This really troubles me. There is the First Ammendment. This would be action would be in violation of that.

Then there's the Patriot Act. Don't get me going.


Jeff Mulligan:


You've got it almost right this time. The television industry should be sensitive to the air times at which it broadcasts violent material. But it ultimately is a matter of parental responsibility.

Yet ... The TV industry is deficient in promoting how much control ia already available on V chips, cable parental lockout options, and TV remote programmability.

The industry uses the occasional PSA or the 6 a.m. MSO's announcement of service options to promote these. They should instead put a 15-second reminder into every other commercial pod appearing on all b'cast and cable nets reminding people: Do you know what your kids are watching?

If the TV biz doesn't have enough spine and long-term fiscal vision to do it, perhaps the government should mandate relief. But give the industry a chance to cambat the problem itself, and if it screws up, then it's fair game for legislation.

By the way, outlaw all look-alike toy guns. A kid will be just as happy with a replica Star Wars pellet gun as he or she would be with a replica Glock model G22 or Colt 1911.


Marianne Paskowski:


Thanks for your comment. Do you watch TV? Within any program, given the time slot are embedded messages, there for all to see,many times, out there notifying viewers about content issues, violence and sex.



Yo Blondie --

You question TV violence in America? Toy guns that look real? You're getting mushy liberal.

Fact is, violence is part of the American character. Why else the adventure in Iraq? Didn't matter that the UN inspectors had Saddam's MWD program shut down. Or Vietnam. God forbid we couldn't let a national patriot like Uncle Ho try to pull his country out of colonial subjugation.

If the public didn't love violence, it wouldn't be on TV. Lament all you want that interviews with Paris Hilton out-rate History Channel disquisitions on the origins of Mulim doctrine. Understand your audience. Once you do, you'll sell your TVs.

Cruisin not bruisin

Mr. Abernathy:

Dear Ms. Paskowski:

At our Institute (which I cannot name for purposes of anonymity), detailed log-logit analyses, backed by Cross-X Distriminant Analysis(TM)imply that violence viewed in television programming correlates with increased rates of violent crime, schoolyard bullying and tooth decay.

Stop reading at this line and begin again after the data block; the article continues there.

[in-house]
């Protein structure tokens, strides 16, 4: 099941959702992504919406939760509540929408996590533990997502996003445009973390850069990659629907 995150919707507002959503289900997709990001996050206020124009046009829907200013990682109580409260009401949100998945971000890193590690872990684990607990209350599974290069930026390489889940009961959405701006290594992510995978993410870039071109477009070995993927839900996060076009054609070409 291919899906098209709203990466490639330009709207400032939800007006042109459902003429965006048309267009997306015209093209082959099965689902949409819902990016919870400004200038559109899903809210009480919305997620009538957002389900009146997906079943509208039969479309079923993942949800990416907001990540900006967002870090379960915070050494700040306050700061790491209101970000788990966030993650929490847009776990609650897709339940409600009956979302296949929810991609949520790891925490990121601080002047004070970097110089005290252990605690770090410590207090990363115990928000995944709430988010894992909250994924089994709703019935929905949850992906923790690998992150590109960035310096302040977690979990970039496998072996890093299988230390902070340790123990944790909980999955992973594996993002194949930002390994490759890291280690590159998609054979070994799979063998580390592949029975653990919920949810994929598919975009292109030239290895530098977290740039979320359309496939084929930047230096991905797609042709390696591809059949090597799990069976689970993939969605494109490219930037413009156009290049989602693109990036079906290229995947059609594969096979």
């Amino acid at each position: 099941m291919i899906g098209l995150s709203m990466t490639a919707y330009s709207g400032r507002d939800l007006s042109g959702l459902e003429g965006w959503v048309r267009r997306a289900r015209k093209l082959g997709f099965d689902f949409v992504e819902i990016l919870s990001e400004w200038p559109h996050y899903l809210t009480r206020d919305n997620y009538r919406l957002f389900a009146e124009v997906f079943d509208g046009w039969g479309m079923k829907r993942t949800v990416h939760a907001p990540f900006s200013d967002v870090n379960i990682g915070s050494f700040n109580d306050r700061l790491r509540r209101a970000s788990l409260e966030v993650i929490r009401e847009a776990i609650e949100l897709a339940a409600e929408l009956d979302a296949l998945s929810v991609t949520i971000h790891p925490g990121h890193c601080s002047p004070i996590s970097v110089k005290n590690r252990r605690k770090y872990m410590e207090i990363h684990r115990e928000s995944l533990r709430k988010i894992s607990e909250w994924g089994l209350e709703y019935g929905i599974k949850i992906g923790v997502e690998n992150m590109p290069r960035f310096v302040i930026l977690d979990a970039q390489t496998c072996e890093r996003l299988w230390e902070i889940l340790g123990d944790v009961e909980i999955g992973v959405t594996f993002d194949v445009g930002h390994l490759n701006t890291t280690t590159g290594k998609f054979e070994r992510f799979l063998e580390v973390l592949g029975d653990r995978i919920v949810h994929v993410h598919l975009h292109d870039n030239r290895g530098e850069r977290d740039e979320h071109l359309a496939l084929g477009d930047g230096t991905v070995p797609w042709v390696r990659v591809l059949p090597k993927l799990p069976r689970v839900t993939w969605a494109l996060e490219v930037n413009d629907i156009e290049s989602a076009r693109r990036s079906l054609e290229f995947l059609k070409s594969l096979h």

One therefore infers that TV violence is a sociological bummer.

Mr. Abrnathy

Marianne Paskowski:

I am not mushy, I am real. Strangely, I agree with all of your other bloviating.


Marianne Paskowski:

Mr. Abernathy:

Thank you for your response and you are correct. I have a pal out here a kid shrink who will point to similar correlations. But that doesn't solve the problem. Only parents can.



I'm not sure I'm ready for programming censorship, like Jack Bauer hauling a nuclear megalomaniac bad guy into a group therapy session as denoument to a season of "24." But is it time for the national nannies of approved speech to take over? Certainly not!

I vote for prominent rating warnings, a rating system that's realistic, and training for all parents who buy a TV. Then I vote for a heavyweight reading promotion program.

I'm sorry if the TV industry doesn't like that idea. But if they embrace it, let's not ask them to pay for the free spectrum access pusillanimous politicos have let them get away with since 1920.

In other words, if you want access to your First Amendment rights, then also access your obligation to responsibly pay for public spectrum. Clear trade.

Then again, how many politicians have the guts for demanding that?

Marianne Paskowski:


You got me thinking. Know way too may dual income families, who entrust their children with actual nannies. God knows what they do. Or don't do.